We are here to encourage the development of gifted young singers and to stimulate the growth of New York City's invaluable chamber opera companies. But we will not neglect the Metropolitan Opera either. Get ready for bouquets and brickbats.

Thursday, December 11, 2014


Babette Hierholzer, Elizabeth Wimmer and Nils Neubert

Kim Smith

Two major musical events on one snowy Wednesday night!  Only in New York.  Finding out that the two very different events were related tickled us no end.

We began the evening with a recital presented by the German Forum, a worthy foundation which had strangely escaped our attention.  Their goals are consonant with ours and we were delighted to have "discovered" them.  Their mission is to introduce emerging European artists--both vocal and instrumental--to the New York audience.  What is unique about the German Forum is that vocal and instrumental repertoire are presented on the same program and also that expert speakers are chosen to introduce the programs and to provide interesting insights into the compositions.

Among this group of speakers we recognized several of our favorite people:  Ira Siff, Margaret Juntwait, Ken Benson and August Ventura.  Among the artists presented over the last ten years were Nathalie Mittelbach, Michael Kelly, and (drum roll please) cabaret artist Kim Smith whom we had scheduled to review later that evening!  Only in New York!!!!

The German Forum recital, a musical tribute to Alma Mahler's famous composer friends, was introduced by Donna Drewes, Associate Professor of the Humanities at New York University.  She is an excellent speaker and spoke of Alma Mahler's role as muse.  Her life touched the lives of many composers of the early 20th c. and she herself, taught by Alexander von Zemlinsky, composed a wealth of lieder until husband number one, Gustav Mahler, insisted she stop.  Many fascinating details of her rather racy life were touched upon before the music began.

Songs by conductor Bruno Walter (who knew!), Alban Berg, Gustav Mahler, Joseph Marx, Alexander von Zemlinsky, Leonard Bernstein, and Alma Mahler herself were sung by soprano Elizabeth Wimmer, whom we were delighted to hear for the first time, and tenor Nils Neubert whom we have reviewed at least thrice in the past two years. Hearing lieder sung by native German speakers was a special treat.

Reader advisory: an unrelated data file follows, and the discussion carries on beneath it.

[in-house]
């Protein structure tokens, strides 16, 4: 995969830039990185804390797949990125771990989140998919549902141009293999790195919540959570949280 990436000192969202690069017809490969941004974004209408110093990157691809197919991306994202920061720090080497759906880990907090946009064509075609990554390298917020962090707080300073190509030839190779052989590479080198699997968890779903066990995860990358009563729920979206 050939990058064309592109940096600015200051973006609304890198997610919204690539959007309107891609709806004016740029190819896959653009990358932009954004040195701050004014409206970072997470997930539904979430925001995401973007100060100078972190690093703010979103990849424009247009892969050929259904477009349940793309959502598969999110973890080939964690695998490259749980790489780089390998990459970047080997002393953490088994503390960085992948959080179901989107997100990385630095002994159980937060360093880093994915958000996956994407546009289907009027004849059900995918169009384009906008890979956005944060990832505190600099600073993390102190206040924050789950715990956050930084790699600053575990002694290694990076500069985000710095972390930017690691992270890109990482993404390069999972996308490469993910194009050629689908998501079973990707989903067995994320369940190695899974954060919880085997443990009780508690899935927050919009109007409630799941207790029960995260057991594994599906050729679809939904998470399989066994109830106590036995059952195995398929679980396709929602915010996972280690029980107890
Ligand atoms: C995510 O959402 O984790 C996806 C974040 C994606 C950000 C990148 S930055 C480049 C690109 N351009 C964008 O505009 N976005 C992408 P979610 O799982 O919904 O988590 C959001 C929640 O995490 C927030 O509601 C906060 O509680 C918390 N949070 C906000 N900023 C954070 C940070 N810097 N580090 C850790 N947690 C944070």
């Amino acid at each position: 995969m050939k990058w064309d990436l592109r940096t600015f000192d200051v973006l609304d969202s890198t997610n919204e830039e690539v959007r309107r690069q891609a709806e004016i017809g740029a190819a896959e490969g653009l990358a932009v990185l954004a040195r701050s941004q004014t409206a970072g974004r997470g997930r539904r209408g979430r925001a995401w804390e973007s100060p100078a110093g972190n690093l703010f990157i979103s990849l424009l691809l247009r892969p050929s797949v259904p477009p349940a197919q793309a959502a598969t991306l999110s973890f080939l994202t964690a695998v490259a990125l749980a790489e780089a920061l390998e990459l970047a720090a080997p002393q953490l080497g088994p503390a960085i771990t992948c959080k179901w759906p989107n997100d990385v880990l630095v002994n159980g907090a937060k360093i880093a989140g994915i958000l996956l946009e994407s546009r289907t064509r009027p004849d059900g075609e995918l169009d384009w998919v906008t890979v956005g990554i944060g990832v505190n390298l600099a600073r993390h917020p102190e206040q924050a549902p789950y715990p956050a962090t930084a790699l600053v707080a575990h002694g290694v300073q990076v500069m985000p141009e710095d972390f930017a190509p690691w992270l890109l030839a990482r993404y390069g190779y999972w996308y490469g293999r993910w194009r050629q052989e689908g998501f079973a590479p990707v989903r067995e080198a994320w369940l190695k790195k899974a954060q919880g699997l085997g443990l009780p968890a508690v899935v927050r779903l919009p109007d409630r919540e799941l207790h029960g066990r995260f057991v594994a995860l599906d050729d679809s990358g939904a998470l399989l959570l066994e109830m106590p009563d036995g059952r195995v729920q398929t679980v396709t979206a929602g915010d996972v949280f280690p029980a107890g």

Ms. Wimmer has a lovely bright soprano with some beautifully floated top notes and a lot of skill as a storyteller. She can decrescendo to a delicate pianissimo and effectively handled the high tessitura in the Korngold.  But what we enjoyed the most was her storytelling in Gustav Mahler's songs from Des Knaben Wunderhorn. We are very fond of melody and have been humming the charming "Rheinlegendchen" all night.

Mr. Neubert has not lost the sweet freshness of his voice that we previously so admired.  His performance of Mahler's "Ich atmet einen Linden Duft" touched us deeply, especially when he floated the high note.  His voice has an expressive tenderness with which he conveys subtle nuances.  We loved the repetitive phrase "Irmelin Rose" in the Zemlinsky lied of the same name.

The collaborative pianist was Artistic Director of the German Forum Babette Hierholzer. We always appreciate a pianist who supports the singers without overwhelming them. The piano parts in the Post-Romantic period are quite different from those of the 19th c. and are often compelling in their own right.  We have remarked on this recently on the occasion of hearing lieder by Joseph Marx and noticed the same effect on all of the composers heard last night.

We would like to mention the fine work of the Lysander Piano Trio comprising Itamar Zorman violinist, Michael Katz cellist, and Liza Stepanova pianist.  We heard them in various combinations, as well as violist Edward Klorman who was so expressive in Marx's "Durch Einsamkeiten" along with Mr. Neubert.

Mr. Katz was eloquent in Zemlinsky's "Lied" and rhythmically on point in the rowdy "Tarantell".  Mr. Zorman impressed with his performance of Fritz Kreisler's "Liebesleid" accompanied by Ms. Stepanova; the waltz was performed with delicious rubato.  Ms. Hierholzer and Ms. Stepanova performed a few pieces from Arnold Schoenberg's youth--Six Pieces for piano 4 hand, of which our favorite was the third--quite melodic with an interesting texture.  Hearing it made us regret his so-called "advance" into atonality.

The Scherzo from Strauss' Piano Quartet in C minor op. 13 was given a spirited performance; the short motivic phrases bookended a lovely lyrical central section. Ms. Wimmer and Mr. Neubert closed the program with a duet from Bernstein's West Side Story.  Mr. Neubert bears no trace of accent in English but Ms. Wimmer sang with a very slight and very charming accent that served to affirm that Maria and Tony came from two different cultures.

As yet unaware that our favorite cabaret artist Kim Smith was one of the artists presented in the past by the German Forum, we hustled down to the far western reaches of Manhattan to the McKittrick Hotel for a late night set.  As an opera lover, we most enjoyed his very personal delivery of Kurt Weill's "Pirate Jenny" from the Three Penny Opera.  Marc Blitzstein penned the English lyrics.  Gershwin's "Summertime" from Porgy and Bess was given a unique performance as only Mr. Smith could devise.  He is always compelling to see and to hear.  We have enjoyed him more in a theatrical environment without all the rowdy drinkers one gets in a bar. He is an artist who deserves one's full attention.

(c) meche kroop

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